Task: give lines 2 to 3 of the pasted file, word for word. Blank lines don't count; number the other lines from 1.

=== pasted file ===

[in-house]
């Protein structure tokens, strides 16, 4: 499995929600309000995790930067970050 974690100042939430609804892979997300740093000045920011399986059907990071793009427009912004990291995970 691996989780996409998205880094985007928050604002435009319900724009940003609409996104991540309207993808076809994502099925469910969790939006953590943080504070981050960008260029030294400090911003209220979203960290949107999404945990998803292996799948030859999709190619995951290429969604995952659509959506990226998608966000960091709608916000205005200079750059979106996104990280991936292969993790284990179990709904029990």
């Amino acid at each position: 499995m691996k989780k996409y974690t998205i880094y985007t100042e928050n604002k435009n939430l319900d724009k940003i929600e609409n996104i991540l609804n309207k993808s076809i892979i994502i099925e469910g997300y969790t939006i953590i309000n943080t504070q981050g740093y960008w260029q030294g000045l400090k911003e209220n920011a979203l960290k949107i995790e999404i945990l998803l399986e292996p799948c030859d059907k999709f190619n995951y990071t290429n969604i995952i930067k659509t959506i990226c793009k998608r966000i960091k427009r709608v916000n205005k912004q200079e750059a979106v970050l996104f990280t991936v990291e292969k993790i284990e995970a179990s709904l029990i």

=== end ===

């Protein structure tokens, strides 16, 4: 499995929600309000995790930067970050 974690100042939430609804892979997300740093000045920011399986059907990071793009427009912004990291995970 691996989780996409998205880094985007928050604002435009319900724009940003609409996104991540309207993808076809994502099925469910969790939006953590943080504070981050960008260029030294400090911003209220979203960290949107999404945990998803292996799948030859999709190619995951290429969604995952659509959506990226998608966000960091709608916000205005200079750059979106996104990280991936292969993790284990179990709904029990």
């Amino acid at each position: 499995m691996k989780k996409y974690t998205i880094y985007t100042e928050n604002k435009n939430l319900d724009k940003i929600e609409n996104i991540l609804n309207k993808s076809i892979i994502i099925e469910g997300y969790t939006i953590i309000n943080t504070q981050g740093y960008w260029q030294g000045l400090k911003e209220n920011a979203l960290k949107i995790e999404i945990l998803l399986e292996p799948c030859d059907k999709f190619n995951y990071t290429n969604i995952i930067k659509t959506i990226c793009k998608r966000i960091k427009r709608v916000n205005k912004q200079e750059a979106v970050l996104f990280t991936v990291e292969k993790i284990e995970a179990s709904l029990i």